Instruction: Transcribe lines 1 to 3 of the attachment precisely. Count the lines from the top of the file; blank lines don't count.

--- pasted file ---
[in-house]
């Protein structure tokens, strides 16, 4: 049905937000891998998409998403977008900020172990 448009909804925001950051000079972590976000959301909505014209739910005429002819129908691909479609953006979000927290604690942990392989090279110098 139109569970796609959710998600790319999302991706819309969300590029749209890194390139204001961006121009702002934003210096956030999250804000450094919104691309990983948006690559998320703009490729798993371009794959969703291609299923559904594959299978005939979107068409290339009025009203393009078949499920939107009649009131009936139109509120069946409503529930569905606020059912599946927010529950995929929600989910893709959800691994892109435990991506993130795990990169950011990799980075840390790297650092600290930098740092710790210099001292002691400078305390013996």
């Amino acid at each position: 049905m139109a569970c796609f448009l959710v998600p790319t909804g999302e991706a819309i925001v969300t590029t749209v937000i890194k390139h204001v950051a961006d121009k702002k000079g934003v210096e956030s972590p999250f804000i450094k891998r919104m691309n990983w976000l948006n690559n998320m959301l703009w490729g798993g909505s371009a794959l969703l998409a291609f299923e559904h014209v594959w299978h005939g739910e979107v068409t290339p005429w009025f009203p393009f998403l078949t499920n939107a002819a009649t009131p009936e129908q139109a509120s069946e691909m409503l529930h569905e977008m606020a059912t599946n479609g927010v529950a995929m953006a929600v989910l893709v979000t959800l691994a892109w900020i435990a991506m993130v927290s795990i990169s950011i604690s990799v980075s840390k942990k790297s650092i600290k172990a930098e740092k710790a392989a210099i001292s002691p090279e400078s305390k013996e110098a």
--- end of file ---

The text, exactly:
[in-house]
């Protein structure tokens, strides 16, 4: 049905937000891998998409998403977008900020172990 448009909804925001950051000079972590976000959301909505014209739910005429002819129908691909479609953006979000927290604690942990392989090279110098 139109569970796609959710998600790319999302991706819309969300590029749209890194390139204001961006121009702002934003210096956030999250804000450094919104691309990983948006690559998320703009490729798993371009794959969703291609299923559904594959299978005939979107068409290339009025009203393009078949499920939107009649009131009936139109509120069946409503529930569905606020059912599946927010529950995929929600989910893709959800691994892109435990991506993130795990990169950011990799980075840390790297650092600290930098740092710790210099001292002691400078305390013996």
């Amino acid at each position: 049905m139109a569970c796609f448009l959710v998600p790319t909804g999302e991706a819309i925001v969300t590029t749209v937000i890194k390139h204001v950051a961006d121009k702002k000079g934003v210096e956030s972590p999250f804000i450094k891998r919104m691309n990983w976000l948006n690559n998320m959301l703009w490729g798993g909505s371009a794959l969703l998409a291609f299923e559904h014209v594959w299978h005939g739910e979107v068409t290339p005429w009025f009203p393009f998403l078949t499920n939107a002819a009649t009131p009936e129908q139109a509120s069946e691909m409503l529930h569905e977008m606020a059912t599946n479609g927010v529950a995929m953006a929600v989910l893709v979000t959800l691994a892109w900020i435990a991506m993130v927290s795990i990169s950011i604690s990799v980075s840390k942990k790297s650092i600290k172990a930098e740092k710790a392989a210099i001292s002691p090279e400078s305390k013996e110098a």